We Need Rental Registries Now More Than Ever

Most communities lack a way of collecting real-time data on whether landlords are complying with rules. A rental registry could change that.

2 minute read

December 29, 2020, 11:00 AM PST

By LM_Ortiz

For Rent

dc_slim / Shutterstock

Being a landlord is a unique line of work. In few sectors can someone assume so much responsibility with so little training.

In most cases, a downpayment and a good credit score is all it takes to buy and begin managing a rental property, the place where tenants eat, sleep, play, raise their children, and—increasingly—work. Because the bar to entry is so low, many landlords are unaware of their responsibilities, or they are actively malicious and exploitative; they may increase rents beyond legal limits or make unenforceable eviction threats, for example, and they often get away with it because tenants typically know even less about their rights. Most decisions that landlords make about their tenants’ housing situations are never approved, reviewed, or even witnessed by an outside party. It’s a system designed for abuse.

As renters face illness and job loss due to the COVID-19 pandemic, a confusing patchwork of state and local eviction protections is the only thing staving off homelessness for hundreds of thousands, perhaps millions, of vulnerable households. Despite the importance of these protections, public officials lack real-time data to know whether landlords are complying with the rules or flouting them—not just for recent eviction protections, but also pre-existing regulations like building code requirements and rent control

As a result, enforcement is spotty at best. A National Housing Law Project survey found that 91 percent of legal aid and civil rights attorneys reported that they have witnessed illegal evictions in their area. The solution to this problem is a rental registry, a simple online tool to track basic information about rental housing and the treatment of tenants. With minimal cost and hassle, rental registries can add much-needed transparency to the landlord-tenant relationship, keeping landlords accountable and helping renters stay safe and stable in their homes.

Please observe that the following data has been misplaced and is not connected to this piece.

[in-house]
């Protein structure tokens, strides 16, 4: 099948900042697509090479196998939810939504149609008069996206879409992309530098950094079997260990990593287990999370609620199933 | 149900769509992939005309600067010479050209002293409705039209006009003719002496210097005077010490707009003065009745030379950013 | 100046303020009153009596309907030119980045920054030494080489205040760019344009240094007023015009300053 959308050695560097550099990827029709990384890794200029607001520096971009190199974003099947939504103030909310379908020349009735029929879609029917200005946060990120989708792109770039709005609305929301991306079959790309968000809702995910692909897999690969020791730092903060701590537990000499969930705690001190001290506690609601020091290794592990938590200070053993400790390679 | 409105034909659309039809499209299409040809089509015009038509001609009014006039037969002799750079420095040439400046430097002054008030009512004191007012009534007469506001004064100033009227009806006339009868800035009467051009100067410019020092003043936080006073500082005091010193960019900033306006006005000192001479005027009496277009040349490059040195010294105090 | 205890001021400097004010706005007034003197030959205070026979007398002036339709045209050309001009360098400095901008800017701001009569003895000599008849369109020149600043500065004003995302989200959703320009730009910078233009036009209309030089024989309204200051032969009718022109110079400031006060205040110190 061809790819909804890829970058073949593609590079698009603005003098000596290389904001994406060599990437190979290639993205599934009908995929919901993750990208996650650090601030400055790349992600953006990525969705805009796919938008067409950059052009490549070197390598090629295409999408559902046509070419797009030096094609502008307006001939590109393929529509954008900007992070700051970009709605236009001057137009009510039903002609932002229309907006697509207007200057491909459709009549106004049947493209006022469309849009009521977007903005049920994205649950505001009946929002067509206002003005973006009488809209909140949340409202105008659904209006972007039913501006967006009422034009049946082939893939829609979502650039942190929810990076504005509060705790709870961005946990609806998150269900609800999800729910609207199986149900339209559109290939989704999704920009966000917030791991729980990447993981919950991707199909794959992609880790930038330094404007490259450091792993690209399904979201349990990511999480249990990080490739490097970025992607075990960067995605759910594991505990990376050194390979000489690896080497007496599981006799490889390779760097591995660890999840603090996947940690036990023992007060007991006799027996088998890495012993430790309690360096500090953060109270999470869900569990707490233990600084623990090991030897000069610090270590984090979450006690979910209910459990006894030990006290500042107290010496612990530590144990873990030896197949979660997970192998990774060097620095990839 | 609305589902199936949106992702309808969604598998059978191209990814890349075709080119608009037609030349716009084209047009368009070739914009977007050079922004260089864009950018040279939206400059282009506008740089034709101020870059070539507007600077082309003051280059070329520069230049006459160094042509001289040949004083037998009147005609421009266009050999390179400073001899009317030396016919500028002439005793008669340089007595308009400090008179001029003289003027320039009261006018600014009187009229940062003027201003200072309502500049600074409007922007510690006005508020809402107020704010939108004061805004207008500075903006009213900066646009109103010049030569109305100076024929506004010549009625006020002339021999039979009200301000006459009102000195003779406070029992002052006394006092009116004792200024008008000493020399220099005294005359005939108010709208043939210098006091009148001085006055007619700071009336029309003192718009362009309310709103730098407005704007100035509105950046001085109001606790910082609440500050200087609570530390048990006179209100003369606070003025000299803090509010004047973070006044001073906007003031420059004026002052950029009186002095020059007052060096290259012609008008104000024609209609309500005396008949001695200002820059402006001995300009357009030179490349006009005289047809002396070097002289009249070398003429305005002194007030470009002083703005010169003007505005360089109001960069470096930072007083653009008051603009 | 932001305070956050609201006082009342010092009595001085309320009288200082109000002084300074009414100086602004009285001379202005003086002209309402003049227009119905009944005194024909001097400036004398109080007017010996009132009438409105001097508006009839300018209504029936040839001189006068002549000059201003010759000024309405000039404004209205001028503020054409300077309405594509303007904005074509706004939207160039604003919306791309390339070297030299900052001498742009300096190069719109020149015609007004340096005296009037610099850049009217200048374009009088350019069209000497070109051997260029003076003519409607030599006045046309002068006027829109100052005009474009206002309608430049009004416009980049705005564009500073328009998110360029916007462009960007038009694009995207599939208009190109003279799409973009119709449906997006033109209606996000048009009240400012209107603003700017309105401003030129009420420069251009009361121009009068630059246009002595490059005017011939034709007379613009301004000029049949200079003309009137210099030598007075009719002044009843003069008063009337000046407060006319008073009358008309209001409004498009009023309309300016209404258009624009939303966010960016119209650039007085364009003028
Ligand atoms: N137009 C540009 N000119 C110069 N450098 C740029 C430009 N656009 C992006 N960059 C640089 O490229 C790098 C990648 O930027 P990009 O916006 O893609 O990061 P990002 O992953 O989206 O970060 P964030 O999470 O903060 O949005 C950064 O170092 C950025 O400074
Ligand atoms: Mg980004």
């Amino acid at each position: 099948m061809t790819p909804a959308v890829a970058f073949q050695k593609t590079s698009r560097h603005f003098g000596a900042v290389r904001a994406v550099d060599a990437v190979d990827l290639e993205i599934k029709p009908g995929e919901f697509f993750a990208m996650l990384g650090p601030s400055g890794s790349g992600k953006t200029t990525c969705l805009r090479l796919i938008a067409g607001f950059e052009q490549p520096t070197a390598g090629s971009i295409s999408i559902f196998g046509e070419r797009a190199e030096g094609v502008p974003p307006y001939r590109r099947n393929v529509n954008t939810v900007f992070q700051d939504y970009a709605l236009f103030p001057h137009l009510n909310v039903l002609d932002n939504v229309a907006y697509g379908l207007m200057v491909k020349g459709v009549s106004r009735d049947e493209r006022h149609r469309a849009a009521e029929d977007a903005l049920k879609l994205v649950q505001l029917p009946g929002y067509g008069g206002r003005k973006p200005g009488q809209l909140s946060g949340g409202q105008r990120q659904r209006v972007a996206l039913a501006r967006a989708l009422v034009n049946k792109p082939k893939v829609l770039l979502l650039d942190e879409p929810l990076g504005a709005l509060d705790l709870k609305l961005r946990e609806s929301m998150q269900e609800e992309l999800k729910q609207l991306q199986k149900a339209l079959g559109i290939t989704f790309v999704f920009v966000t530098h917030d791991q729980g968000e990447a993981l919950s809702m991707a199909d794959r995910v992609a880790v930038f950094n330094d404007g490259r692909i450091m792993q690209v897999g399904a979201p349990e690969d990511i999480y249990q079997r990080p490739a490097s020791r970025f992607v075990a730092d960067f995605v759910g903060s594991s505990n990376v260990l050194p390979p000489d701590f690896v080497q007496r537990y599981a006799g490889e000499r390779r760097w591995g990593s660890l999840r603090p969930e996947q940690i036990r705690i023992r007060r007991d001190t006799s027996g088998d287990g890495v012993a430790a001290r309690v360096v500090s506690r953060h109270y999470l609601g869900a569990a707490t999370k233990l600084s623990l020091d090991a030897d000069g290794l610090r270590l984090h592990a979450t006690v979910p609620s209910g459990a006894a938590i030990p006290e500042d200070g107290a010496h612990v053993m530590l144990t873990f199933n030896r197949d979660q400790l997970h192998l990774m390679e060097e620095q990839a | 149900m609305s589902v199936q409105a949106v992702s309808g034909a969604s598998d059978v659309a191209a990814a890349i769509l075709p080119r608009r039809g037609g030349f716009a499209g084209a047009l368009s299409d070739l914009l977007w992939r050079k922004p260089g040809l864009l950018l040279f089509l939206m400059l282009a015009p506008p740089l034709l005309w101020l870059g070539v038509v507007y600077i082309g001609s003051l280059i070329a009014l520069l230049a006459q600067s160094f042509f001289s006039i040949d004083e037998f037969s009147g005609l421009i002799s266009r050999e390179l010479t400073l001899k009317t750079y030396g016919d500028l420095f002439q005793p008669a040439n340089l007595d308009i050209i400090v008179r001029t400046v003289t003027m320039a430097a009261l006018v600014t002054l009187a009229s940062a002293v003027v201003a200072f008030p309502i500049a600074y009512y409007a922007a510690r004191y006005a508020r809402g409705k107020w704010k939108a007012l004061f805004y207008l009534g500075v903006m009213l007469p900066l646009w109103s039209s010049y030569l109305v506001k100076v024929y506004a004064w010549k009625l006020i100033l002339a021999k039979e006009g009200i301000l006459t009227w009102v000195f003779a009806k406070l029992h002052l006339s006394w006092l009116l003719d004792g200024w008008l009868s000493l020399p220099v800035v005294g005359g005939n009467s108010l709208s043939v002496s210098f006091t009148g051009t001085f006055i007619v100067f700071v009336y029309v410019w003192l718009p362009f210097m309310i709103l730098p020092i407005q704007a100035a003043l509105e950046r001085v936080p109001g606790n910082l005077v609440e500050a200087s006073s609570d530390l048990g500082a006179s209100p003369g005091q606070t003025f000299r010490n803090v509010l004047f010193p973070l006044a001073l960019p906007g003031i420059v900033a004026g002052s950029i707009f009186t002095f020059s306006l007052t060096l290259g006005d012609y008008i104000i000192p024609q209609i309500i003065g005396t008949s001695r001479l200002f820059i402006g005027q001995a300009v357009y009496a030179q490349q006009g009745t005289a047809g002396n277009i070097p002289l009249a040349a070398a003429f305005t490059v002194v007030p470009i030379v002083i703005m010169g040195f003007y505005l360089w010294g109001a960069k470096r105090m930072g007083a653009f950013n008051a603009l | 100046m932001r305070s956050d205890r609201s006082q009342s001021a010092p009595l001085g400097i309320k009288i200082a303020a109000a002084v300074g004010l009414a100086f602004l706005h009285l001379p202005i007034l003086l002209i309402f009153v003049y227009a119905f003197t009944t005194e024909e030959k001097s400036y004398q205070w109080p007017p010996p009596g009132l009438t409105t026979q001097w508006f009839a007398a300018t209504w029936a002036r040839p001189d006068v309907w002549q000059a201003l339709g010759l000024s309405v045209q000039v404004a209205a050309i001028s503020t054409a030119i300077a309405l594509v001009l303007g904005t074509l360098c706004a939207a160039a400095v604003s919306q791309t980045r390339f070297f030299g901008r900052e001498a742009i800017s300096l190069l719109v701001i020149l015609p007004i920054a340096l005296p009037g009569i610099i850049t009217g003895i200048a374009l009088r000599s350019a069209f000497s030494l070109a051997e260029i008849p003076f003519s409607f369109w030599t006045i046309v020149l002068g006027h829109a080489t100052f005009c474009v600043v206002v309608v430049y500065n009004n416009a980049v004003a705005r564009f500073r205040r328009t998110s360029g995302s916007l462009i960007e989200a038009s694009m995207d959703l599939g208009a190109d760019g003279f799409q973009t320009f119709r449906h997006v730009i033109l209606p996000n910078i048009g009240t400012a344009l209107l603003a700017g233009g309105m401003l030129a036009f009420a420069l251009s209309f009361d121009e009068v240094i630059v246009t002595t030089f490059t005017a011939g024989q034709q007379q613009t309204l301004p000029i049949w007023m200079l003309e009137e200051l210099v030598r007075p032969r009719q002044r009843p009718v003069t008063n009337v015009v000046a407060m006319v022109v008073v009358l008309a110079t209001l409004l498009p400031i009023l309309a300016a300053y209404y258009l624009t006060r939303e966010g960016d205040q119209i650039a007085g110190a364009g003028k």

Rental registries already exist in cities across the country, including Raleigh, Seattle, Minneapolis, eight cities in California, and at least 20 in Texas. The costs on the city’s end are modest. San Francisco recently estimated a $300,000 startup cost with annual costs of around $1.7 million to $3.6 million per year. Most existing registries were created only to support code enforcement activities, but a simple set of requirements could allow them to do much more. 

For instance ...

Friday, December 18, 2020 in Shelterforce Magazine

Chicago Intercity Rail

Amtrak Ramping Up Infrastructure Projects

Thanks to federal funding from the 2021 infrastructure act, the agency plans to triple its investment in infrastructure improvements and new routes in the next two years.

September 25, 2023 - Smart Cities Dive

Google maps street view of San Francisco alleyway.

Ending Downtown San Francisco’s ‘Doom Loop’

A new public space project offers an ambitious vision—so why is the city implementing it at such a small scale?

September 26, 2023 - Fast Company

Google street view of yellow "End Freeway 1/4 mile" sign on 90 freeway in Los Angeles, California.

Proposal Would Transform L.A.’s ‘Freeway to Nowhere’ Into Park, Housing

A never-completed freeway segment could see new life as a mixed-use development with housing, commercial space, and one of the county’s largest parks.

September 26, 2023 - Los Angeles Times

Newly constructed houses in Tempe, Arizona.

Tempe Historic Preservation Proposal Could Make it Harder to Build New Homes

Proposed changes to the city’s preservation ordinance would make two-thirds of the city’s housing stock eligible for preservation.

3 minutes ago - The State Press

Blue and green city bus blurred in transit on New York City street.

How to Measure Transit Equity

A new report highlights the need to go beyond traditional equity metrics to assess how public transit systems are serving the lowest-income and most disadvantaged riders.

1 hour ago - Mineta Institute

Sketch of proposed city with buildings, trees, and people.

Why Brand New Cities Won’t Solve Our Urban Problems

Building cities takes time and resources. Why not spend them on fixing the ones we have?

2 hours ago - The Atlantic

Urban Design for Planners 1: Software Tools

This six-course series explores essential urban design concepts using open source software and equips planners with the tools they need to participate fully in the urban design process.

Planning for Universal Design

Learn the tools for implementing Universal Design in planning regulations.